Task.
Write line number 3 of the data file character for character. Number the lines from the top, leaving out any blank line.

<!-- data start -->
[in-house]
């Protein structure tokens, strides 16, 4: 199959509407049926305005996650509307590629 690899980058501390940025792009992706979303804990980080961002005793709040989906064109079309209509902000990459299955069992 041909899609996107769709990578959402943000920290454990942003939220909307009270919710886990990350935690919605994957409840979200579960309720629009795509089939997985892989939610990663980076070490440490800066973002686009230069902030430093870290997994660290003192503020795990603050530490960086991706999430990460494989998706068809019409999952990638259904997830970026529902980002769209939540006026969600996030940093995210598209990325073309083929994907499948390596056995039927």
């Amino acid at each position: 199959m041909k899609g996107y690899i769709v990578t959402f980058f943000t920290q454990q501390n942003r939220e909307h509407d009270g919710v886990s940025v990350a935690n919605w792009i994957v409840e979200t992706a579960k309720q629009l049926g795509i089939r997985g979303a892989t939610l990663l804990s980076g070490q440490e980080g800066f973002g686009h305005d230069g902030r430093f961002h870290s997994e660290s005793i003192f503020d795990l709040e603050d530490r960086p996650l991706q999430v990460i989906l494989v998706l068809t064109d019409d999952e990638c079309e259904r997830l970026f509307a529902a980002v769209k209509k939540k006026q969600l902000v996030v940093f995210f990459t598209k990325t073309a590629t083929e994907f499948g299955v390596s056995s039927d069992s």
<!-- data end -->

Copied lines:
């Amino acid at each position: 199959m041909k899609g996107y690899i769709v990578t959402f980058f943000t920290q454990q501390n942003r939220e909307h509407d009270g919710v886990s940025v990350a935690n919605w792009i994957v409840e979200t992706a579960k309720q629009l049926g795509i089939r997985g979303a892989t939610l990663l804990s980076g070490q440490e980080g800066f973002g686009h305005d230069g902030r430093f961002h870290s997994e660290s005793i003192f503020d795990l709040e603050d530490r960086p996650l991706q999430v990460i989906l494989v998706l068809t064109d019409d999952e990638c079309e259904r997830l970026f509307a529902a980002v769209k209509k939540k006026q969600l902000v996030v940093f995210f990459t598209k990325t073309a590629t083929e994907f499948g299955v390596s056995s039927d069992s």